Brief history of biofilm
Microbial communities attached to surfaces (biofilms) were observed long before people had the tools to study them in detail. In 1684 Anthony van Leewenhoek remarked on the vast accumulation of microorganisms in dental plaque in a report to the Royal Society of London: “The number of these animicules in the scurf of a man's teeth are so many that I believe they exceed the number of men in a kingdom.”
The study of microbes took an important turn in the mid-1800s, when Robert Koch developed methods to create a solid nutrient medium in order to grow and isolate pure cultures of microorganisms. This development led to huge advances in medicine, agriculture, and industry. However, these advances were based on such a simplistic concept of microbial life that many 'solutions' generated by these techniques are now being reversed. Microorganisms have proved to be much more complex and less tractable than we ever imagined.
In a 1940 issue of the Journal of Bacteriology, authors H. Heukelekian and A. Heller wrote “Surfaces enable bacteria to develop in substrates otherwise too dilute for growth. Development takes place either as bacterial slime or colonial growth attached to surfaces.” Claude ZoBell described many of the fundamental characteristics of attached microbial communities in the 1940s. In the late decades of the 20th century, numerous articles were written about microbial films or slime layers; German researchers sometimes used the term “Schmutzdecke.”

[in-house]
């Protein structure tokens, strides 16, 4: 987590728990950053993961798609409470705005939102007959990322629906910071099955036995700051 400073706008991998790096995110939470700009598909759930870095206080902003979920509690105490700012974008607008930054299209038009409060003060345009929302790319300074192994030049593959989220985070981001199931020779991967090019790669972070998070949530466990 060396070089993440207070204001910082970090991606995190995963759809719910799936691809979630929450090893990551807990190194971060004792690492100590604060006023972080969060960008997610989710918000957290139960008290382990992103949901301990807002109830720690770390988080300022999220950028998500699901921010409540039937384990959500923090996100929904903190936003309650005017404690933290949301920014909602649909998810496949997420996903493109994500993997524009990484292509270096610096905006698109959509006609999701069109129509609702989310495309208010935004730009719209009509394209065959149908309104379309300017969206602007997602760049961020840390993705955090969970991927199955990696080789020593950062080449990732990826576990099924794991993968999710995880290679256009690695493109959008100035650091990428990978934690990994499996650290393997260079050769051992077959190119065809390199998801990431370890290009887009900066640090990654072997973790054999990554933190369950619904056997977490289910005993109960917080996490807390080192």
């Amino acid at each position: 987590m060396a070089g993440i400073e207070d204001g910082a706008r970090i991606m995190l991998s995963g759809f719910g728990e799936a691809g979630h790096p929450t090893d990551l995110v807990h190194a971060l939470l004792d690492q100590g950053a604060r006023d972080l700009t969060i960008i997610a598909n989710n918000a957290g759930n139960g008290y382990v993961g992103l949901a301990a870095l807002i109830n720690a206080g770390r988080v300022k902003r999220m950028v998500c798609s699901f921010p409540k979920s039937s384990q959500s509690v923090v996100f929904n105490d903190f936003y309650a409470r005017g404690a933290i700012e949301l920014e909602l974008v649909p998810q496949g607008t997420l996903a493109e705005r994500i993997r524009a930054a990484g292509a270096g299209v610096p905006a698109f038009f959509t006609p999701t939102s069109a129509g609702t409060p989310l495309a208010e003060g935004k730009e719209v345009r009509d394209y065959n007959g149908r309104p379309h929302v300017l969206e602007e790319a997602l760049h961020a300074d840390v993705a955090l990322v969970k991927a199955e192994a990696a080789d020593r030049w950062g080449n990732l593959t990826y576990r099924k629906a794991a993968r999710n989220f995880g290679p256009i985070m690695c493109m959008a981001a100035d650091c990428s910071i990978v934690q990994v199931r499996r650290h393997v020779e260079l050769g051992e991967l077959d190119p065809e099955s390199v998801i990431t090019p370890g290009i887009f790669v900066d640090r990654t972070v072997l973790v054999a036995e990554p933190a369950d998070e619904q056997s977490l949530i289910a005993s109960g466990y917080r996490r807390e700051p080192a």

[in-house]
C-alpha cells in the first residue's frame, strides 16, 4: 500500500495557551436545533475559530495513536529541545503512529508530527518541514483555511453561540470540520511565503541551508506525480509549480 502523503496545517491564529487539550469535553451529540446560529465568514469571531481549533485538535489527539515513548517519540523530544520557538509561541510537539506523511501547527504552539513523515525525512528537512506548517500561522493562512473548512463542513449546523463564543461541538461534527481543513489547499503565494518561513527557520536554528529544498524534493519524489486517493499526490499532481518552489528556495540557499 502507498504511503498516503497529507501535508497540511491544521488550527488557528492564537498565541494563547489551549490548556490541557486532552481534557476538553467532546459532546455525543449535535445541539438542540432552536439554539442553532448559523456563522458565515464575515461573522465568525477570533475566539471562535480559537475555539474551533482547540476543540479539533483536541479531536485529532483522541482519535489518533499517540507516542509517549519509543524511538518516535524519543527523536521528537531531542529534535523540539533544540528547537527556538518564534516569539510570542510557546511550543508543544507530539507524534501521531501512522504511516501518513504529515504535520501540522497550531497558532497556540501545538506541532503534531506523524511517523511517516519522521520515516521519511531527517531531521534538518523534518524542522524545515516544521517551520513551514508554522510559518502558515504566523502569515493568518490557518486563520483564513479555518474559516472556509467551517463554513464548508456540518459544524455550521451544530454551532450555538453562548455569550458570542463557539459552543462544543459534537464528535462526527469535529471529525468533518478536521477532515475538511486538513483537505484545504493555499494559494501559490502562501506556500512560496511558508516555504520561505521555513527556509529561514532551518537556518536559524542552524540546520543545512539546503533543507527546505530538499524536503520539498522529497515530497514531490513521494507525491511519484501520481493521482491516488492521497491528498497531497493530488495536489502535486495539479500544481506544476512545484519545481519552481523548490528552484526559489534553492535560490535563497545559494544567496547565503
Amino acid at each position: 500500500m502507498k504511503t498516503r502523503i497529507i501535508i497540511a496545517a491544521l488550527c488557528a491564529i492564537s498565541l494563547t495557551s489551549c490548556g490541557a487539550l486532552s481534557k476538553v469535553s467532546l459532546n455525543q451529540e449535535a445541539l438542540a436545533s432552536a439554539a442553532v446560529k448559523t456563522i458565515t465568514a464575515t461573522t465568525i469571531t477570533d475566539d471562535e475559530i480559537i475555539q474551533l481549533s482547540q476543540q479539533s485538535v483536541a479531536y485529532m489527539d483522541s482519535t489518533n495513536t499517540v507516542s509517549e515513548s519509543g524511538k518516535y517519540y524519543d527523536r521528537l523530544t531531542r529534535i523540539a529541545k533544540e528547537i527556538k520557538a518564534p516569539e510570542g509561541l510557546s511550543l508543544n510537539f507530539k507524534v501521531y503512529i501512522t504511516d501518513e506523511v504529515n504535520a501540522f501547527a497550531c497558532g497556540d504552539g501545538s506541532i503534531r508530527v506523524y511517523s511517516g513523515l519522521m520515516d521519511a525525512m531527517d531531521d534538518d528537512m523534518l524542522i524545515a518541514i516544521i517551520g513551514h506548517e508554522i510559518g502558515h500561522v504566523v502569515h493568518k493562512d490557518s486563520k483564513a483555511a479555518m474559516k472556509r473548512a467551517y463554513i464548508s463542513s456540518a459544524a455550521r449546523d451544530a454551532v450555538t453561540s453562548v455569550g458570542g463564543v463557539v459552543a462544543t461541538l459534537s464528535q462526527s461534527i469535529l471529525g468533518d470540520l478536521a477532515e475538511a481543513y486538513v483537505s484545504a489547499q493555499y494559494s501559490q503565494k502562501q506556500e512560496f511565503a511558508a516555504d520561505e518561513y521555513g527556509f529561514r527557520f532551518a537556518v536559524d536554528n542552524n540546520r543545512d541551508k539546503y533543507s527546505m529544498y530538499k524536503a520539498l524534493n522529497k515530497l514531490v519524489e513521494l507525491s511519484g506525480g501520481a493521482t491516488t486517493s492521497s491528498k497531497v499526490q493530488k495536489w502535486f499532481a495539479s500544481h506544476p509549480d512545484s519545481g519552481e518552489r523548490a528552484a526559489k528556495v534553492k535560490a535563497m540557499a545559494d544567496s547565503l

As the unique properties of microbial communities vs planktonic microbes grew more apparent, it became helpful to use a special term to describe them. “Biofilm” was used colloquially among researchers for some years before it was considered a term acceptable for use in publication. The earliest use of “biofilm” in publication is from the journal Microbial Ecology, 1975: Mack WN, Mack JP, Ackerson AO, “Microbial film development in a trickling filter,” 1975, Volume 2, Issue 3, pp 215–226. The first sentence of the abstract reads: “The transmission and scanning electron microscopes were used to visualize the sequence of the biofilm development in the trickling wastewater filter.” (Thanks to Paul Stoodley for snagging this one. If you know of an earlier publication with “biofilm” in it, please let us know; we would be happy to make a correction.)
Early biofilm researchers studied the implications of biofilms in wastewater filtration, biofouling of industrial equipment, and dental plaque (Leewenhoek would have been pleased). Since bacteria preferentially attach to surfaces, biofilms are virtually ubiquitous. Biofilm formation is also implicated in microbially influenced corrosion (MIC), product contamination, medical device-related infections, and chronic wounds. Biofilm can also be used for positive effects, especially in water pretreatment systems and contaminated soils.
In 1990, recognizing the significance of microbial activity, as well as the tremendous economic costs associated with microbial communities on surfaces, the US National Science Foundation founded the Center for Biofilm Engineering at Montana State University in Bozeman (though, interestingly, NSF would not initially accept the word “biofilm” in the Center’s name; instead the award funded the “Center for Interfacial Microbial Process Engineering”). Since that time, the field of biofilm research has exploded. New tools and techniques are continually pioneered to help understand the secrets of microbial community interactions. In addition to numerous research laboratories in the US, several groups study biofilms worldwide, including centers in Denmark, England, Germany, Australia, and Singapore.